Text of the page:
Saturday, 27 February 2016


There's an old adage that's used across Canada. "If you don't like the weather... wait". It applies in Newfoundland just about as well as anyplace else. We like to visit little museums. We try to schedule them for rainy day activities.

Often the small community museums will be staffed by volunteers who can give you a guided tour. They also know everything there is to know about the community, so often we will pick up tips on trails or other points of interest.

Take The French Ancestors Route around the Port-au-Port Peninsula. It's one of the prettiest drives on the island and it will bring you to Mainland, home of the Sister's Dream Schoolhouse. Many communities on the peninsula have two names and French populations. La Grand'Terre (Mainland) also has a community park next to the museum with a community bread oven.

We visited in June. The museum had not opened yet, but we were lucky enough to run into the curator who gave us a private tour. She is from nearby Black Duck Brook (L'Anse a Canards). The museum has two main rooms. One is a replica of the schoolhouse. The second room is full of community photos and artifacts.

The view from the schoolhouse window is stunning. It's on the Gulf of St. Lawrence looking out to Red Island, which was populated during the time of the French Shore.

As you drive into Norris Point you will see Jenniex House on your right at the top of the hill. It's a traditional salt box house that was moved to this location as a museum and craft shop. The parking lot for Jenniex house is one of those 'Kodak Spots' in Gros Morne. The view of Bonne Bay and The Tablelands is spectacular.

Broom Point is in Gros Morne National Park. It's just north of Western Brook Pond on the Gulf of St. Lawrence. The Parks Canada staff that did our tour were amazing. They had worked in the fishery before they became park interpreters. There are boats on display along with all kinds of fishing gear. They show you how nets and lobster traps are made. They show you how a lobster trap works. There is also a small cabin that two families lived in during the summer fishery right up to 1975.

Dr. Payne's house was a little larger and better appointed than other homes in Cow Head. Dr. Payne used a generator to produce electricity before hydro arrived in town in the early '60's. Dr. Payne brought the first vehicle to Cow Head, a Chevrolet pick-up truck. The museum also has a craft store with a good selection from local craftspeople.

The Poacher's Lounge Museum is in Selby Parson's backyard. Sharlene our hostess at Aunt Edna's Bed & Breakfast on Little Bay Islands walked us down one morning to check it out. Selby has accumulated all kinds of interesting stuff including my favorite, snowshoes for horses.

Twillingate is one of the top destinations in Newfoundland. If you are putting it on your itinerary, make sure you stop at the Prime Berth Fishing Museum. It's just across the causeway that takes you onto Twillingate Island. The photo above shows the results of a cod splitting demonstration. The cod has been salted and the liver gets thrown in that small bucket by the window.

Friday, 19 February 2016

Newfoundland Waterfalls

Who doesn't like waterfalls? We are pretty thorough when we plan our trips. We did not know most of these waterfalls existed until we got to the area.

You get a nice view of Barachois Falls driving into Rose Blanche. There is a parking area and a great boardwalk trail that takes you to within about a quarter of a mile of the foot of the falls.

We got good advise before we went to the Port-au-Port Peninsula. Drive around the peninsula clockwise. I would also recommend that you take more than a day to visit the peninsula. Sheaves Cove is one of your first stops. Visit our page for details on how to find the Hidden Falls. You have a nice view from the parking area. There is an easy trail that takes you near the foot of the falls. There is a second small waterfall that flows directly into Bay St. George.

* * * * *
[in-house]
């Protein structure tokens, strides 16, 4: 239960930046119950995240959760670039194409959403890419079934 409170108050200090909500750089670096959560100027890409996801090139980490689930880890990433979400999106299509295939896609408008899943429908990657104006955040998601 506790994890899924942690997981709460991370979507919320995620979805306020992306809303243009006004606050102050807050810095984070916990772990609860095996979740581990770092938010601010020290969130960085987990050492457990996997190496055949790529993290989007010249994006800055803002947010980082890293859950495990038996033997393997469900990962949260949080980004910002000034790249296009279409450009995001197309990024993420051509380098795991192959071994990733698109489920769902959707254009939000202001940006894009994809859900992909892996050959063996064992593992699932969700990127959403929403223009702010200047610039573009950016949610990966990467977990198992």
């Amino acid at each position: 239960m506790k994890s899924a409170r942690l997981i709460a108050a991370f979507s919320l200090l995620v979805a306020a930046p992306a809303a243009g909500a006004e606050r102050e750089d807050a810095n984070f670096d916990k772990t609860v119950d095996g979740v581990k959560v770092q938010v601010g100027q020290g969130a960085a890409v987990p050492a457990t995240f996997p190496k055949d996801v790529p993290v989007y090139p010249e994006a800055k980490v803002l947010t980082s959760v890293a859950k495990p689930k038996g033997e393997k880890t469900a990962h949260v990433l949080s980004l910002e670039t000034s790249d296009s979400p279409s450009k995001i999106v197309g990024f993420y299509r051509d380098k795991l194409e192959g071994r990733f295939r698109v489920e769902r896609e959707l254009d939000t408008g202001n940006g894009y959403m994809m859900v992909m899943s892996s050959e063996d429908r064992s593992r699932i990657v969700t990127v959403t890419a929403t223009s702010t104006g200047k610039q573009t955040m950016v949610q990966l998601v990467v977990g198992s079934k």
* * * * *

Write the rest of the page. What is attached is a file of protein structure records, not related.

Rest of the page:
If you are eastbound on the TCH, Steady Brook is the next town past Corner Brook. A lot of people stop here, because there is a Tim's right on the highway. The falls is not far from the Tim's. There's an uphill hike and some stairs to get to the viewing platform. There are zip lines running back and forth across the gorge. You can watch as people zip line far above the falls.

When you visit Corner Brook and The Bay of Islands, everybody will tell you to drive the south shore of Humber Arm all the way out to Lark Harbour and Little Port. That is easily one of the most spectacular drives in Newfoundland. We would also recommend that you drive along the north shore to Cox's Cove as well. Stop at Lynn's Takeout for fish 'n chips and ask how to get to the falls. When we were there, the road into the falls was pretty rough. We drove part way in and than left the car and walked down the hill to the falls.

Pissing Mare Falls is not easy to get to. Walk 3 km trail to Western Brook Pond and than take the boat tour 16 km to the far end of the fjord. You'll pass several other waterfalls on the way. The best time for waterfalls is June, because that's when the snow is melting.

With a 140m drop, Rattling Brook Falls is one of the tallest on the island. It's difficult to get a good photo of it. Take the trail and then climb a lot of steps. You also get a beautiful view of Green Bay.

Monday, 15 February 2016

Newfoundland Churches

June 2016 will be our sixth trip to Newfoundland. One of the defining features of almost every community is the white wooden church. I realized over our trips, we had several photos of churches, many in beautiful locations. We have not been very good about recording the names. On future trips, we'll start keeping better records and take some more church photos.

Margaree and Fox Roost is the first community you come to driving east from Port aux Basques on the south coast. The two little communities are right beside each other. The church is on the road that connects the two towns.

Precious Blood R.C. Church is in the Codroy Valley community Saint Andrews. The church was built in 1912 by local carpenters. Saint Andrews can be very windy, It is just down the road from Wreckhouse.